She went on medical leave and had major surgery several months later. An interim principal was leading the school during the summer, fall, and winter of 2019-20. Then the pandemic hit, the mayor ordered all schools to close, and principals and teachers had to quickly start up remote learning.
“I thought about my team, who were fearful. The one thing I could do is jump in and support them, to build a virtual learning program out of nothing,” Lopez said.
At the same time, virus-related illness and death were ravaging New York, and the Brownsville community was hit hard, she said. “We had a teacher whose grandfather died from COVID in her house minutes before she was supposed to teach,” Lopez said.
Lopez began mobilizing mental health and other supports for teachers and students and their families. She started a night school for 20 students who couldn’t get online during the regular school day. Soon, she was back to working 12 hours a day, skipping meals, and barely stopping to use the bathroom.
Her doctor told her she needed to remove the work stress. She resolved to get through the end of the school year. Then, she said, she would resign. She stepped down last month.
“I’m a human being with a family,” Lopez said. “At the end of the day, if I died in this position, who would take care of them? It really came down to that.”
High Turnover Is Already a Problem
In its survey of 1,020 principals in mid-August, NASSP also asked what conditions specifically were pushing school leaders to rethink their time in the job. Many cited the chaos of operating their schools in a pandemic amid confusing, often contradictory guidance that is constantly shifting.
The conditions, said one principal, “make it near impossible to plan for the year. Parents and community members are frustrated and blame us for the constant changes being communicated.”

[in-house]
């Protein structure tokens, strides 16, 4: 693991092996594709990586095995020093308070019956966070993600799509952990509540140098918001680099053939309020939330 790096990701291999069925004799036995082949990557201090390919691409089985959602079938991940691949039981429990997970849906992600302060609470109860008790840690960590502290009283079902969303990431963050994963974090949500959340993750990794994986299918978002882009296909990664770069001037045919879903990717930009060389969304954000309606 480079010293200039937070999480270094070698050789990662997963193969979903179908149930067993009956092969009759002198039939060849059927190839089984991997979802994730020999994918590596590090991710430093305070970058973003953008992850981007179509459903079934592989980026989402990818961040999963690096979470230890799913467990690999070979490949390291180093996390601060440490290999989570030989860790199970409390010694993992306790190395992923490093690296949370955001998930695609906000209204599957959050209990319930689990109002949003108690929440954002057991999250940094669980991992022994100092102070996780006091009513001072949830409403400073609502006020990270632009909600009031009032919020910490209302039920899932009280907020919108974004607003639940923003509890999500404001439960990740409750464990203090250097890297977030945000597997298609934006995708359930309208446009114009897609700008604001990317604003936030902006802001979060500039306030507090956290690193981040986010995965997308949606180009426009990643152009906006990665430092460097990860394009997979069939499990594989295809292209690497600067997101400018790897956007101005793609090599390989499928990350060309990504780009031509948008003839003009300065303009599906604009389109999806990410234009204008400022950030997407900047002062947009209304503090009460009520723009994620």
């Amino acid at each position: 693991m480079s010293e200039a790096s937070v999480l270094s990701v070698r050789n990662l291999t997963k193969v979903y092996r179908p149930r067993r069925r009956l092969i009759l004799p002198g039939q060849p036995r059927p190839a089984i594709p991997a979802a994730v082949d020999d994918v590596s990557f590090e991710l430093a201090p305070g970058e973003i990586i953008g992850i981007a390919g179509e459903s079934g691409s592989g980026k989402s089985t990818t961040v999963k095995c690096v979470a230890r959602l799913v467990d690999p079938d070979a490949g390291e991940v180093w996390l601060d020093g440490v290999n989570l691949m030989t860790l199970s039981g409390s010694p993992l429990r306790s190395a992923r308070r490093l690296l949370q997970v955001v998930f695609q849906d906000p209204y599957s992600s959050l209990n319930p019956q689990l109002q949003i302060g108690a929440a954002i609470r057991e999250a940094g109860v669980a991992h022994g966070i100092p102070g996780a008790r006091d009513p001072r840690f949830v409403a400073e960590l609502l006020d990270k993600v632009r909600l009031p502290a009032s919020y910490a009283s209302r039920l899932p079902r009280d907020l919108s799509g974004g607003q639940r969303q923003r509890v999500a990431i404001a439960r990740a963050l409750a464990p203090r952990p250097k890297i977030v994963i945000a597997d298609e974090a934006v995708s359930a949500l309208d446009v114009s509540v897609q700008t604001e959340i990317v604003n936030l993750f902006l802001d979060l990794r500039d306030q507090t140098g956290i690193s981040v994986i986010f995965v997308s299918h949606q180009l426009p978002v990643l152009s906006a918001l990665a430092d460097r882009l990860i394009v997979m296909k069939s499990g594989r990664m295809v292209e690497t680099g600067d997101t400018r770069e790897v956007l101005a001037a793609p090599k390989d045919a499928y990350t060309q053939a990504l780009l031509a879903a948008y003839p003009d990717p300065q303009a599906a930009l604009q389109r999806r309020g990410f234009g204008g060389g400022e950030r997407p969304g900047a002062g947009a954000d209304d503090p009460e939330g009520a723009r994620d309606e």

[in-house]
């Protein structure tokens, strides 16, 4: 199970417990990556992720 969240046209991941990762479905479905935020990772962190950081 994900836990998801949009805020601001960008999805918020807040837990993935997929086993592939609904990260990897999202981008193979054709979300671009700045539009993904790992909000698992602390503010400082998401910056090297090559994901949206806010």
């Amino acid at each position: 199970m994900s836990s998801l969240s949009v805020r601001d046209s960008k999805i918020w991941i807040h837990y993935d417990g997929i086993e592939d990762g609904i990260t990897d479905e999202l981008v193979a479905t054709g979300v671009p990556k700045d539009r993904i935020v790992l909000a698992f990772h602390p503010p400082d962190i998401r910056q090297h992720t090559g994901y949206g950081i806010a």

Others said the responsibility of making decisions that can put their staff members at risk of illness or death weigh heavily.
The unprecedented leadership challenges that COVID-19 presents may further erode a talent pool that’s already plagued with churn. Nearly half of new principals leave their schools after three years. Almost 20 percent leave every year.
And though they may move on to another school, many leave the job entirely, according to recent research on a large set of school leaders in Texas. When principal talent moves on, or is lost altogether, it’s a blow to districts and states that invest millions of dollars to prepare and hire new leaders every year.
An exodus of experienced principals with so much institutional knowledge and connections and the loss of possible mentors for a younger generation of school leaders are major concerns. Older principals often run district professional development and have spent years building up trust in the community, getting to know parents, students, local powerbrokers and others who help with everything from budgets to donations. All of that could be disappear when older principals leave in droves, Logan said.
“You can’t regain that,” he said. “It takes a long time to build that up.”
So how can districts and decision-makers move quickly to stem the tide?
Remove the politics. Include principals in major decisionmaking about operations. Be guided by data. Be honest and clear about plans and give principals the resources they need to make those plans work, whether it’s to buy PPE for staff or adequate supply of cleaning materials, Logan said.
“Don’t do that, and they’ll be out the door.”
Image credit: E+/Getty
A version of this news article first appeared in the District Dossier blog.
A version of this article appeared in the September 02, 2020 edition of Education Week as Covid-19 May Drive Principals to Quit